Zuclopenthixol dihydrochloride, administered orally, is one of the older generation of drugs (though still available and used worldwide) for managing the signs and symptoms of schizophrenia. This review found no long term randomised studies and very few studies that reported clinically meaningful data. Two trials compared zuclopenthixol with placebo, neither of which reported global or mental state outcomes. People allocated zuclopenthixol did have increased risk of movement disorder adverse effects compared with people on placebo, although compared with similar older antipsychotics, zuclopenthixol fared better and the risk of being 'unchanged or worse' was decreased. None of the findings suggest any clear difference between zuclopenthixol and other typical antipsycotics across a wide range of adverse effects. When compared with the newer generation of drugs, those taking zuclopenthixol were associated with no greater risk of being unchanged or worse compared with those taking risperidone, although the study size of trials was small. People allocated zuclopenthixol however, were prescribed anti-movement disorder medication more frequently than those treated with risperidone and many people left these short studies early (45% zuclopenthixol vs 30% risperidone).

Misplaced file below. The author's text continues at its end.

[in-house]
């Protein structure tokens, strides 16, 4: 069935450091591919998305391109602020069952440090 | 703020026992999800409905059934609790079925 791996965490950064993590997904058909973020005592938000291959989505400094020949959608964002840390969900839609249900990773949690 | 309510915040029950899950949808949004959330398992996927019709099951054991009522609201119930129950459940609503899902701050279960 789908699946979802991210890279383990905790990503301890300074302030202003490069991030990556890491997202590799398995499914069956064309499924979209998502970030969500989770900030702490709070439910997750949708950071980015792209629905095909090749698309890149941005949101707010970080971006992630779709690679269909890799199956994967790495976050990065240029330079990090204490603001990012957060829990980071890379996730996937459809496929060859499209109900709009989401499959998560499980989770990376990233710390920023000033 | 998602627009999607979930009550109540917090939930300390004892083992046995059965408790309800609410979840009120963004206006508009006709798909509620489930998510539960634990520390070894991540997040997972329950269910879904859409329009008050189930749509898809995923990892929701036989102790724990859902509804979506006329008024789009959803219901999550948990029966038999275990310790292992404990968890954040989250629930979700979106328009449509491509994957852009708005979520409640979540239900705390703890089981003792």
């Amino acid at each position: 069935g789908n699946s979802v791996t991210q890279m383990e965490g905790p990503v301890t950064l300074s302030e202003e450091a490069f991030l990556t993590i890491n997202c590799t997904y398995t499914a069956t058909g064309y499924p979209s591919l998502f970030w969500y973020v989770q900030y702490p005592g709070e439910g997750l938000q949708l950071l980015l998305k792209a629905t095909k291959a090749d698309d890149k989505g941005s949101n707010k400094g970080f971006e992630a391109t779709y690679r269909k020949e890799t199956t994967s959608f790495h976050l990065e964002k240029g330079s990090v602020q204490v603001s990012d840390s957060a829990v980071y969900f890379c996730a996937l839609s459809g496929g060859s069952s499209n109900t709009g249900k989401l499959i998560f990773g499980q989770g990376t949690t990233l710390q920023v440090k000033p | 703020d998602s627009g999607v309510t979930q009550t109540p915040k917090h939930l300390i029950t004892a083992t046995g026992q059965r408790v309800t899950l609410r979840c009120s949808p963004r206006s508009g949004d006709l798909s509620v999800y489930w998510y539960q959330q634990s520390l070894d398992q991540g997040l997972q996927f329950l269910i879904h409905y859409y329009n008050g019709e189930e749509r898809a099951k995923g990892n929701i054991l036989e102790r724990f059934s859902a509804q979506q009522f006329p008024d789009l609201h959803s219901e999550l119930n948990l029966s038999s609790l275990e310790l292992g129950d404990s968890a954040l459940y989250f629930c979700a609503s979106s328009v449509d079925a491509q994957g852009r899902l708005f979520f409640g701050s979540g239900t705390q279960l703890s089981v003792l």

If conclusions can be drawn from this to suggest that oral zuclopenthixol may have some clinical advantage over other older drugs in terms of global state, at least in the short term, this is an important finding. Although there is no information on service, functional, behavioural outcomes and clinically significant outcomes such as relapse, we think it should remain a choice in the treatment of those for whom older generation drugs are indicated.